RSA's results take a blow from adverse weather costs

Company suffers in both group operating profit and underwriting profit

RSA's results take a blow from adverse weather costs

Insurance News

By Terry Gangcuangco

Largely thanks to adverse weather, RSA saw declines in both its group operating profit and underwriting profit for the first half of 2018.

From £222 million (around SG$396.8 million) in the same period last year, underwriting profit fell 23% to £171 million (around SG$305.6 million). Group operating profit of £304 million (around SG$543.3 million), meanwhile, represents a 15% slide from 2017’s £360 million (around SG$643.4 million).

The insurer attributed the drop to adverse weather, which it said was £53 million in excess of the five-year average.

“First half underwriting results were below our ambitions due to adverse weather costs,” commented RSA group chief executive Stephen Hester when the firm announced its half-year figures this morning. “On an underlying basis we showed areas of excellent performance however, and with much we can continue to improve.”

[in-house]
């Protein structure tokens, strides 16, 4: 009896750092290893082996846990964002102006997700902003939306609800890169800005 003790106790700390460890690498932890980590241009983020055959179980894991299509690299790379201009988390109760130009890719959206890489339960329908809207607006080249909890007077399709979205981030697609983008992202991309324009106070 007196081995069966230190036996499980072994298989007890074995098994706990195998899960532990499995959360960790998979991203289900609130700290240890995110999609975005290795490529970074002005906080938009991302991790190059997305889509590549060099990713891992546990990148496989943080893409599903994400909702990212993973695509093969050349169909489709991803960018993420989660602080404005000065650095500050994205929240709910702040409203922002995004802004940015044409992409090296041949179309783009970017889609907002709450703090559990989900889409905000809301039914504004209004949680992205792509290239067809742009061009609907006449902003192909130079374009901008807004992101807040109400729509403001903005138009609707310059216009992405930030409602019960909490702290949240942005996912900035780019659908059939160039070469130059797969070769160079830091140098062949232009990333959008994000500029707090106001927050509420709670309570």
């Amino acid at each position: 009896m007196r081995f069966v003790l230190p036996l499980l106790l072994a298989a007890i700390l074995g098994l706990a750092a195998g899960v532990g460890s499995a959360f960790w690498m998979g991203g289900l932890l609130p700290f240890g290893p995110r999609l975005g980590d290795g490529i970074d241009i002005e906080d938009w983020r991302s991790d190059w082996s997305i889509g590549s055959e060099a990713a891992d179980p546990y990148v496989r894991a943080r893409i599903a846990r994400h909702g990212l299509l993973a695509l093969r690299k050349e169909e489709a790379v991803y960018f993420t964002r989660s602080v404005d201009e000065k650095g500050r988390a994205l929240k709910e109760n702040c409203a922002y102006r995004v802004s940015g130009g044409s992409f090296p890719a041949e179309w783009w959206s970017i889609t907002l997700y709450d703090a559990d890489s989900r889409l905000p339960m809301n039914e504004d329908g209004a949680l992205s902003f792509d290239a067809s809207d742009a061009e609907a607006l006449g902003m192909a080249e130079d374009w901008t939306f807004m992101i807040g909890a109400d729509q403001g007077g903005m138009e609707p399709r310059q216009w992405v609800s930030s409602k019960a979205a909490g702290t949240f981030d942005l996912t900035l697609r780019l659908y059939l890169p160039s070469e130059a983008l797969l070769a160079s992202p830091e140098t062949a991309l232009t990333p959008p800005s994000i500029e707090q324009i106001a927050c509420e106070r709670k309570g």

Here are the numbers, per region:

Operating profit

  • Scandinavia – £147 million, down 25%

  • Canada – £25 million, down from £68 million

  • UK & International – £144 million, up 33%

Underwriting profit  

  • Scandinavia – £112 million

  • Canada – loss of £4 million

  • UK & International – £72 million

Combined ratio

  • Scandinavia – 87.6%

  • Canada – 100.5%

  • UK & International – 95.3% 

“Weather was the dominant feature of the first half and the comparison is further distorted by a benign H1 2017,” noted the insurer in its results announcement. “Group weather costs were £155 million or 4.9% of net earned premiums. Canada was the most affected region with a weather ratio of 10%, twice the annual five-year average.

“In particular, at a cost to the industry of more than $500 million, the windstorm of early May is likely to be the most costly insured event in Ontario and Quebec since the 2013 Toronto floods. The UK & Ireland saw Storms Eleanor and Emma, with Emma known locally as the ‘Beast from the East’ and costing an estimated £47 million pre-tax.”

Meanwhile RSA, which posted a group combined ratio of 94.7%, reported a 12% increase in pre-tax profit to £296 million, as well as a 19% climb to £245 million in statutory profit after tax.





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